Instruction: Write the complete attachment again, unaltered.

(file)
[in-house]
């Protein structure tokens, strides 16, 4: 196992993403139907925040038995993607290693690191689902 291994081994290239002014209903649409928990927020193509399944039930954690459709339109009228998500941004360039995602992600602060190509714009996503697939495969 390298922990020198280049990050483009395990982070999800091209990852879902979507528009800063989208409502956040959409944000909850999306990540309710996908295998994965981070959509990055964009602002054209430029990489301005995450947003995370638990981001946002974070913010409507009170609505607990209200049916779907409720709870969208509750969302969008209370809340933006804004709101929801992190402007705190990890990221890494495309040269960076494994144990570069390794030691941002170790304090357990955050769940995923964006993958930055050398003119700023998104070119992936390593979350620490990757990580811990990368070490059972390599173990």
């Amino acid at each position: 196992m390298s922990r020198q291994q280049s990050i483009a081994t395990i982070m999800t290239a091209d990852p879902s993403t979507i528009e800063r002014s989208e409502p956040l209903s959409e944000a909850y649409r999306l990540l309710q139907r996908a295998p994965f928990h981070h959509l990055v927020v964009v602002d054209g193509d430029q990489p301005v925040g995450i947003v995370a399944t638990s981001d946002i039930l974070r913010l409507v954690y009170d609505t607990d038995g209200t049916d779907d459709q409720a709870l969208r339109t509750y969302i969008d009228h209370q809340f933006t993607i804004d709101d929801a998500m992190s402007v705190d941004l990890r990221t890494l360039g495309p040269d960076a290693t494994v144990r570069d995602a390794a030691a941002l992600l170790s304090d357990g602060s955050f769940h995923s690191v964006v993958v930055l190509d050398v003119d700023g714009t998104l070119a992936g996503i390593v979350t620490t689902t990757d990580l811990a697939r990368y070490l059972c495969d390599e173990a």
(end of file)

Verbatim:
[in-house]
């Protein structure tokens, strides 16, 4: 196992993403139907925040038995993607290693690191689902 291994081994290239002014209903649409928990927020193509399944039930954690459709339109009228998500941004360039995602992600602060190509714009996503697939495969 390298922990020198280049990050483009395990982070999800091209990852879902979507528009800063989208409502956040959409944000909850999306990540309710996908295998994965981070959509990055964009602002054209430029990489301005995450947003995370638990981001946002974070913010409507009170609505607990209200049916779907409720709870969208509750969302969008209370809340933006804004709101929801992190402007705190990890990221890494495309040269960076494994144990570069390794030691941002170790304090357990955050769940995923964006993958930055050398003119700023998104070119992936390593979350620490990757990580811990990368070490059972390599173990």
């Amino acid at each position: 196992m390298s922990r020198q291994q280049s990050i483009a081994t395990i982070m999800t290239a091209d990852p879902s993403t979507i528009e800063r002014s989208e409502p956040l209903s959409e944000a909850y649409r999306l990540l309710q139907r996908a295998p994965f928990h981070h959509l990055v927020v964009v602002d054209g193509d430029q990489p301005v925040g995450i947003v995370a399944t638990s981001d946002i039930l974070r913010l409507v954690y009170d609505t607990d038995g209200t049916d779907d459709q409720a709870l969208r339109t509750y969302i969008d009228h209370q809340f933006t993607i804004d709101d929801a998500m992190s402007v705190d941004l990890r990221t890494l360039g495309p040269d960076a290693t494994v144990r570069d995602a390794a030691a941002l992600l170790s304090d357990g602060s955050f769940h995923s690191v964006v993958v930055l190509d050398v003119d700023g714009t998104l070119a992936g996503i390593v979350t620490t689902t990757d990580l811990a697939r990368y070490l059972c495969d390599e173990a």